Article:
Democratic presidential nominee Joe Biden on Saturday called on the Senate to not act on the Supreme Court vacancy until after voters decide on whether to re-elect President Donald Trump or choose Biden as commander-in-chief.
Biden issued a statement just after Trump nominated Amy Coney Barrett, a federal judge, to fill the vacancy that opened up with the recent death of Justice Ruth Bader Ginsburg.
Biden claimed that Americans' healthcare "hangs in the balance" and that some people are afraid of "losing their right to vote or being expelled from the only country they have ever known."
Looking ahead to November, when the court is scheduled to weigh in on the Affordable Care Act, Biden warned that Barrett "has a written track record of disagreeing with the" court's previous decision to uphold the act.
"She critiqued Chief Justice John Roberts’ majority opinion upholding the law in 2012. The American people know the U.S. Supreme Court decisions affect their everyday lives," he said.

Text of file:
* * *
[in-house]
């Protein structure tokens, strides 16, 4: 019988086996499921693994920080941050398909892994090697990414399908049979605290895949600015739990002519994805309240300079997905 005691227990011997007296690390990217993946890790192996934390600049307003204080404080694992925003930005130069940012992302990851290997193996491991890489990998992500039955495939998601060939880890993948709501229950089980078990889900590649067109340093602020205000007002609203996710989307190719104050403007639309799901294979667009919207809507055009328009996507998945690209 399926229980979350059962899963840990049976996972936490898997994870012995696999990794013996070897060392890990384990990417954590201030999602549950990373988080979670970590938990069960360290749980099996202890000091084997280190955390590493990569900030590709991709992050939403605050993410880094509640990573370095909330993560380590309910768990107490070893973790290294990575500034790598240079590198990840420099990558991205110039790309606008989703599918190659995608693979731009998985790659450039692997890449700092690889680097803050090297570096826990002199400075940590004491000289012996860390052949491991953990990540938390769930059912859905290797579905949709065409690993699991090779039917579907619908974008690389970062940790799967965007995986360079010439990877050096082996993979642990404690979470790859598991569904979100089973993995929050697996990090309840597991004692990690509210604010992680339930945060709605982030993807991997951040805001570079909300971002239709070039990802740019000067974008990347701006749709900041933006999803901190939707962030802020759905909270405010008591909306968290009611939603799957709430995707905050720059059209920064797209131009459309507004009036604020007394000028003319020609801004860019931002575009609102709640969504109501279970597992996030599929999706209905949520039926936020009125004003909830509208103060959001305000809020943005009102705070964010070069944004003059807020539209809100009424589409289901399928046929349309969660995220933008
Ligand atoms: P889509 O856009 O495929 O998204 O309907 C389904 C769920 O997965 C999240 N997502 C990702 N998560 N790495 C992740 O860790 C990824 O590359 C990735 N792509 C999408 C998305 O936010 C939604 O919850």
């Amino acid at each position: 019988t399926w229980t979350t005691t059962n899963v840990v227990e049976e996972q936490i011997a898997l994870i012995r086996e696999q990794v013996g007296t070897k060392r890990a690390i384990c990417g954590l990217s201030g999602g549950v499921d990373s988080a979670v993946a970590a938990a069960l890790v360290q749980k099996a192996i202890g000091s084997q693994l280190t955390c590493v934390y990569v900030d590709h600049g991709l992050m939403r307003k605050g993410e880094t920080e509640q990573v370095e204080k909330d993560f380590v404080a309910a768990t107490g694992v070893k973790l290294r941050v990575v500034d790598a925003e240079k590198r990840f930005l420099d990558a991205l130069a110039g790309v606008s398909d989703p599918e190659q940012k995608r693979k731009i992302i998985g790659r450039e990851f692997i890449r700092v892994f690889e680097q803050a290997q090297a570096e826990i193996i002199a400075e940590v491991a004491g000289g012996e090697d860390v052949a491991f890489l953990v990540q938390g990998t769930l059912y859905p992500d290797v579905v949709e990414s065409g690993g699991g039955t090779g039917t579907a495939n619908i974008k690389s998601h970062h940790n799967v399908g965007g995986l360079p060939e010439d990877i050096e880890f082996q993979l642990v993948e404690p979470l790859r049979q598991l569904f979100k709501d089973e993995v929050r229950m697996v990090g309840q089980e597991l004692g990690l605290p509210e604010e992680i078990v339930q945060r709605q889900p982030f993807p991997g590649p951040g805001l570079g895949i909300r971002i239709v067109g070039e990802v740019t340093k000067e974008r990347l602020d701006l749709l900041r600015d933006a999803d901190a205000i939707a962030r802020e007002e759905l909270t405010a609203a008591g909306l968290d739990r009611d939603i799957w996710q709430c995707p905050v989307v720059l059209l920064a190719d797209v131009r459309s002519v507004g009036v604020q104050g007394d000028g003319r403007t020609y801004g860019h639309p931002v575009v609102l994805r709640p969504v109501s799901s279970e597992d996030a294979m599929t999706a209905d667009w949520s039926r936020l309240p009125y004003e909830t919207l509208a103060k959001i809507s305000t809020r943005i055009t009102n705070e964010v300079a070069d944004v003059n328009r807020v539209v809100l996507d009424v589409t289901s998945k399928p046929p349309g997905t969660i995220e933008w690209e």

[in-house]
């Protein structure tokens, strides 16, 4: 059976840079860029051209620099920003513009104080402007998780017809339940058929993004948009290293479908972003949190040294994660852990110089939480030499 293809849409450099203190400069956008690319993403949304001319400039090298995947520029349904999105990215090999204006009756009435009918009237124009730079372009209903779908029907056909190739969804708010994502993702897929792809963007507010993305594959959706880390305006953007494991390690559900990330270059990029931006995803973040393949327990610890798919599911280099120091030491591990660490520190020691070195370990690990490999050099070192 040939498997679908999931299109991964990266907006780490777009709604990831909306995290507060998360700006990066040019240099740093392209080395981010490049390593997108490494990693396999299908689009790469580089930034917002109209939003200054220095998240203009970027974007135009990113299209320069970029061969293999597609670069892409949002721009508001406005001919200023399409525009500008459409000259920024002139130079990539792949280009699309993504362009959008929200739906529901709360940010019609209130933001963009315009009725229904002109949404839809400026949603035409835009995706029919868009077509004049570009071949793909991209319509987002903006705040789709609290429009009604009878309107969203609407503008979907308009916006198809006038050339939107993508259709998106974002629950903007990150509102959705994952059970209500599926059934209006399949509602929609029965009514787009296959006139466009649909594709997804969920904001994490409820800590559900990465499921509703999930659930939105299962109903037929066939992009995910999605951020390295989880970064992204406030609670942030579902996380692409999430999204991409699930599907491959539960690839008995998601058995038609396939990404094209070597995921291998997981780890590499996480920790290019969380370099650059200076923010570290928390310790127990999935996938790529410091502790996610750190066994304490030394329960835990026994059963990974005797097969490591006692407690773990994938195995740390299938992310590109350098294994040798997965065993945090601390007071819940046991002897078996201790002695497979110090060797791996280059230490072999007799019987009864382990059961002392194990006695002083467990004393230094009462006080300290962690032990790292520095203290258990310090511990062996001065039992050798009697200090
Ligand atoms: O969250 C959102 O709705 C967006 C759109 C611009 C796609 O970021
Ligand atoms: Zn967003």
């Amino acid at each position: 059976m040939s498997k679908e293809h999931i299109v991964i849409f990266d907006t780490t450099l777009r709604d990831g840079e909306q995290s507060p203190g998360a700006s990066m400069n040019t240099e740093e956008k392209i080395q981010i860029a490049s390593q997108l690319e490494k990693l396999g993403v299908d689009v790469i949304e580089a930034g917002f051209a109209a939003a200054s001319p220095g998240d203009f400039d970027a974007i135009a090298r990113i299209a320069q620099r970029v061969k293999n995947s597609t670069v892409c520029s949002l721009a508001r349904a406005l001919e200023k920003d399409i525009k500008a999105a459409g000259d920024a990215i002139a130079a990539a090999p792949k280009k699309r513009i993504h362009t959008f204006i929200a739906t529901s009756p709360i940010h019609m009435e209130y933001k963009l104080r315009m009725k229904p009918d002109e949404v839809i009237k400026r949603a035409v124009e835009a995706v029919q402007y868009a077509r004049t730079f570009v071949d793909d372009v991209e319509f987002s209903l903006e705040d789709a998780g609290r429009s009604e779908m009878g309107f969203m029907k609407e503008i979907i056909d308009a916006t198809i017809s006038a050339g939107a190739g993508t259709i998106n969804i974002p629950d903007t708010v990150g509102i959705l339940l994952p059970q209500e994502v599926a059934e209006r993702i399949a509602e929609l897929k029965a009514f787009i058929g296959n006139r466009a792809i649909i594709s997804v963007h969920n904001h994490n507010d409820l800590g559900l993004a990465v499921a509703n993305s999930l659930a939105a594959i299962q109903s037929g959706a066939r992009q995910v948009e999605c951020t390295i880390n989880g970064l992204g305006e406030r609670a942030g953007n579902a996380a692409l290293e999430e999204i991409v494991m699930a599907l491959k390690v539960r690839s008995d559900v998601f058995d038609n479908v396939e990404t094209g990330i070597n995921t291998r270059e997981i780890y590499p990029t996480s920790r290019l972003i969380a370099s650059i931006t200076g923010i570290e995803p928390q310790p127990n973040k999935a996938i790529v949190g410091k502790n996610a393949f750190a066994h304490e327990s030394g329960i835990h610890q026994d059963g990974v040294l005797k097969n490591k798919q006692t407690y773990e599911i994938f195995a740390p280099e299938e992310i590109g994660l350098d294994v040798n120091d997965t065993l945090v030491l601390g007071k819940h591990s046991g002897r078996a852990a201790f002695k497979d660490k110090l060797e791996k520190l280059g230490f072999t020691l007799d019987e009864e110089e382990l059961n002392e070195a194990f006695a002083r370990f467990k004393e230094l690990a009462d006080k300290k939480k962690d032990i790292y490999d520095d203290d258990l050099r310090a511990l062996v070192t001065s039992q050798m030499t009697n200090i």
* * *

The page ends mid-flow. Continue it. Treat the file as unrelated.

"The United States Constitution was designed to give the voters one chance to have their voice heard on who serves on the Court. That moment is now and their voice should be heard. The Senate should not act on this vacancy until after the American people select their next president and the next Congress," he added.
Republicans have a 53–47 majority in the Senate and all but two have signaled they'll vote to confirm Barrett.
A simple majority is required to advance Barrett's nomination from the Senate Judiciary Committee. A simple majority is then needed in the full Senate to confirm her to the nation's highest court.
Trump didn't mention healthcare during the nomination ceremony but said Barrett would be committed to applying equal justice for all, regardless of gender or race.
Barrett told the crowd at the White House that she loves the United States and the Constitution and that her judicial philosophy is the same as late Justice Antonin Scalia, for whom she once clerked.
"A judge must apply the law as written," she said.
"Judges are not policymakers, and they must be resolute in setting aside any policy views that they hold."